Your baby’s first teeth are whiter than his adult set will be
It’s good to be on the look-out for early symptoms so you’re ready to ease a tooth’s arrival. Irritability as that budding tooth presses on her gums will be your first clue, and a single flushed cheek is a clear sign that a tooth is about to pop through on that side. You’ll also usually be able to see a bulge in her gum and a translucent film or grey bubble over the area. Teething stimulates saliva production, so a flood of dribbles heralds an imminent arrival: to stop this causing chapping, soreness or a teething rash, use a smear of Vaseline or nipple balm around her mouth and on her chin to form a moisture barrier, and pop on a bib.
You’ll find that she reacts differently to these various teeth types coming through – and that what soothes an incisor might not work so well on a molar, which is why it’s great to have an arsenal of ways to help your baby. Her front teeth have flatter, thinner edges and tend to slide through her gums so are usually the easiest to cut. So although she may grumble with these first teeth, it’s because the discomfort is a new sensation for her. It will take around eight days for the tooth to push through the gum and another few months to continue growing to full size at a rate of 1mm a month.
With some teeth, she might not feel up to feeding as the suction can make her sore gums feel worse and if she’s weaning she might also refuse solid foods. Be persistent as hunger usually wins out, but if she’s reluctant to feed for a few days, give your doctor a call to check everything’s ok.
Your baby may also bite to relieve the pressure in her gums, so receiving a nip on your fingers or while you’re breastfeeding can indicate a tooth is well on its way. Some babies might have all these symptoms while others may sail through without a sign, and some teeth might cause a run of restless nights, which others will pop up one morning without warning. Whichever you find, there are lots of ways that will help your baby when she needs it, and the secret is to experiment and mix and match your methods with each new tooth to find what really works.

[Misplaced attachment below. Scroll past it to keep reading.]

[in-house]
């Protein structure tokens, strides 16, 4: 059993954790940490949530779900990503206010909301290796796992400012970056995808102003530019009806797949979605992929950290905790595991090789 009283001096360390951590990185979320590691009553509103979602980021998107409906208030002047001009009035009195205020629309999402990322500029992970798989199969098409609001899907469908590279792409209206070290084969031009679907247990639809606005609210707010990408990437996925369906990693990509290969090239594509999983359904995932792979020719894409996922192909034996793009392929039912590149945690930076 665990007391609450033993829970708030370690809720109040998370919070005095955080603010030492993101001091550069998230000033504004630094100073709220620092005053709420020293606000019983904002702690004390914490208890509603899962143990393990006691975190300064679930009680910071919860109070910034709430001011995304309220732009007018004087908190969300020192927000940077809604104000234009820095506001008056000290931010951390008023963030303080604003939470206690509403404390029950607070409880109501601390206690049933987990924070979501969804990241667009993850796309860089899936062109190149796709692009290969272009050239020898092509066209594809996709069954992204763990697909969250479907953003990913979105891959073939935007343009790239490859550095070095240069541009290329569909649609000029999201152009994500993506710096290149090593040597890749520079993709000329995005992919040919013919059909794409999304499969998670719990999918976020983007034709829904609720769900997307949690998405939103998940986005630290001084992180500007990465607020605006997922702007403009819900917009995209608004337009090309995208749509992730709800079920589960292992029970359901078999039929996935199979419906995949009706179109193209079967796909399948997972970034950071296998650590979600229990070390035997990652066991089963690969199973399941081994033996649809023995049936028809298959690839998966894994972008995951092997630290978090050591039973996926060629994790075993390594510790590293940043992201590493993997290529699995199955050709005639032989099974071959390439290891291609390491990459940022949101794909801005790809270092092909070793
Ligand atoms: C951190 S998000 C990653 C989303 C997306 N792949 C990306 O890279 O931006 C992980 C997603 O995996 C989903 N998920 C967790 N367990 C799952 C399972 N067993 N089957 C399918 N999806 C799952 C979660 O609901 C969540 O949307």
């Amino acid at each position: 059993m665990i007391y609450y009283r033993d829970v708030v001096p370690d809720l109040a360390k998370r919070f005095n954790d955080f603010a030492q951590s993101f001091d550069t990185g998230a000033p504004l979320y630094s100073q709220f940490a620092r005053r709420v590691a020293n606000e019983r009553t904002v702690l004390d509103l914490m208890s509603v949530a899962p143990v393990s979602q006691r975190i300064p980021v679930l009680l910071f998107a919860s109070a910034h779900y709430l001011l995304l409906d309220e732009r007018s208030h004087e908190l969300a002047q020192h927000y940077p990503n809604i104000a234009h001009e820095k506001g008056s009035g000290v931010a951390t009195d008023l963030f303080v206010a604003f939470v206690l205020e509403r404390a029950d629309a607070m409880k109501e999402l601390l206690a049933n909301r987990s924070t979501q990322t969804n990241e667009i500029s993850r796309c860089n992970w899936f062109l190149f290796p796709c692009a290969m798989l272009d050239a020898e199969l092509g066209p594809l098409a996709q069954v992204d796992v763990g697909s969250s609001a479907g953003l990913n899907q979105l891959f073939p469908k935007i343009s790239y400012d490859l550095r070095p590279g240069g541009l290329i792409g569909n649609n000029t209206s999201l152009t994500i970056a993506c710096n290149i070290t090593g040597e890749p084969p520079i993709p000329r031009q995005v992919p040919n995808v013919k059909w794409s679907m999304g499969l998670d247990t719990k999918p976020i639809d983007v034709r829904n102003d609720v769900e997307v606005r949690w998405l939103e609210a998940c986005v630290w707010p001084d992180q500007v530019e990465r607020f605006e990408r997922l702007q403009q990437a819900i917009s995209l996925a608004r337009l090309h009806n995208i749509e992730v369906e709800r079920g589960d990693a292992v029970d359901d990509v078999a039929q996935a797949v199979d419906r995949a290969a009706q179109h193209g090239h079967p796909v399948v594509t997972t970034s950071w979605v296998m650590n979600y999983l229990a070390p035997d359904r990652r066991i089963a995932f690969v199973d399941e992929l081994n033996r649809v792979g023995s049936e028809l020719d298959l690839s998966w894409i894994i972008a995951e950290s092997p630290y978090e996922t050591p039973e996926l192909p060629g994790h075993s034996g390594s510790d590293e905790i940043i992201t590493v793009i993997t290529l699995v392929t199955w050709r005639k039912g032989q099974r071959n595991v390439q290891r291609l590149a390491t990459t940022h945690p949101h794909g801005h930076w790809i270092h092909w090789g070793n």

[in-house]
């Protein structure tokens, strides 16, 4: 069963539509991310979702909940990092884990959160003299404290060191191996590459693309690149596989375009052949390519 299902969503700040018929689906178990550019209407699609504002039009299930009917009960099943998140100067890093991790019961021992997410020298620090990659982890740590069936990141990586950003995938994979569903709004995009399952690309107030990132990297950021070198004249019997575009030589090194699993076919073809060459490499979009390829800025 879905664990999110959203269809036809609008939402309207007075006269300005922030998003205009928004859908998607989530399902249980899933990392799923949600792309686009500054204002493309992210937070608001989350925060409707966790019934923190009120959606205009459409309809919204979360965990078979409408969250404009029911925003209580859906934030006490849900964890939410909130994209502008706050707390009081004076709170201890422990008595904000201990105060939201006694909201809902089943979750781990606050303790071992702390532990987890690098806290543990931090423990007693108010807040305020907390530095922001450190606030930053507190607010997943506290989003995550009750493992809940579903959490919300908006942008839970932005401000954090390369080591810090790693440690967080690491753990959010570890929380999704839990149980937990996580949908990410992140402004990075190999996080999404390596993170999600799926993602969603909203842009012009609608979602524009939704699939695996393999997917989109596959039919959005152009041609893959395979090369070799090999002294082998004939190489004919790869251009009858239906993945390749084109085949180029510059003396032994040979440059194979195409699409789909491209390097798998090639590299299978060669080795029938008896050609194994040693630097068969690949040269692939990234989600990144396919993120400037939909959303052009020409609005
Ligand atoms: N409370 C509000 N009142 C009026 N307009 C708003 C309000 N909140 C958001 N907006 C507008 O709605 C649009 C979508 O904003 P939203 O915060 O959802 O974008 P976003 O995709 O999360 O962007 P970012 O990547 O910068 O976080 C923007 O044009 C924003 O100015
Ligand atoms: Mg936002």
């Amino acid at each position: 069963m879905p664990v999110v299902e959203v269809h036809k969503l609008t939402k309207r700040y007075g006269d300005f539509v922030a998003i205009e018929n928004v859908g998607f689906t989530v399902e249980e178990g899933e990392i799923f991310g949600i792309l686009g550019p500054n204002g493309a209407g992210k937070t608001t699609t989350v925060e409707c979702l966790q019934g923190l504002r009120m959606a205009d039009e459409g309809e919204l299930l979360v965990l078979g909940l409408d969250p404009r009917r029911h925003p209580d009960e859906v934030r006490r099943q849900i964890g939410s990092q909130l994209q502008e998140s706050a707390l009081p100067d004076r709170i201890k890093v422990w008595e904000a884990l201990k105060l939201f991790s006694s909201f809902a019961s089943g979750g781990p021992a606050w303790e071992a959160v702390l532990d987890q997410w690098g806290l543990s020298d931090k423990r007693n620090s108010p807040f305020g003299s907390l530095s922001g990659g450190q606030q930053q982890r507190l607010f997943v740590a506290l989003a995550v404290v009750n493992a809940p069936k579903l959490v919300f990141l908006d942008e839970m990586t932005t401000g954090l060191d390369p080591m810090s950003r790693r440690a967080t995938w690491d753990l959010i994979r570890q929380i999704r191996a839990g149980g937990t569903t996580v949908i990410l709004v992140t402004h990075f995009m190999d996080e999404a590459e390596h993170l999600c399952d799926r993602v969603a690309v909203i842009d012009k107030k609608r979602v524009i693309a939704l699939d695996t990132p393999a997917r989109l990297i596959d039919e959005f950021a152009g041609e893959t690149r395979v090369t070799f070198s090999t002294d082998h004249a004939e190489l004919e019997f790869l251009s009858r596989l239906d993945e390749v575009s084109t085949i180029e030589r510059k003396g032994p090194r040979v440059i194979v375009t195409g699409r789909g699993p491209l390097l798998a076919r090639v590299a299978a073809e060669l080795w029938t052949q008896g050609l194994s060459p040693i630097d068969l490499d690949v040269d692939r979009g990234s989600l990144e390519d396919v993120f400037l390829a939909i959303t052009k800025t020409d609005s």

To numb your baby’s gums, give her a teether
that’s been chilled in the fridge for half an hour. Or if she’s over six months, offer her some cold water in a cup. Depending on her age, feed her chilled fruit purées or pop a chunk of frozen banana or plums in a baby feeder mesh bag for her to gnaw on safely.
Experiment with teething toys to find one that offers just the right pressure to ease discomfort. And have a selection of different shapes too: circular teethers are best when she’s cutting her front teeth but she’ll need a longer, thinner design to reach her molars.
The crook of your little finger makes a great teether – but do wash your hands first. And, if she’s restless at night, gently press on her gum with your little finger – it’s a great way to soothe her without waking her up.
A teething necklace
can also be a great option for on the go.
Meet the expert: Claire Stevens is a consultant in paediatric dentistry and mum of two.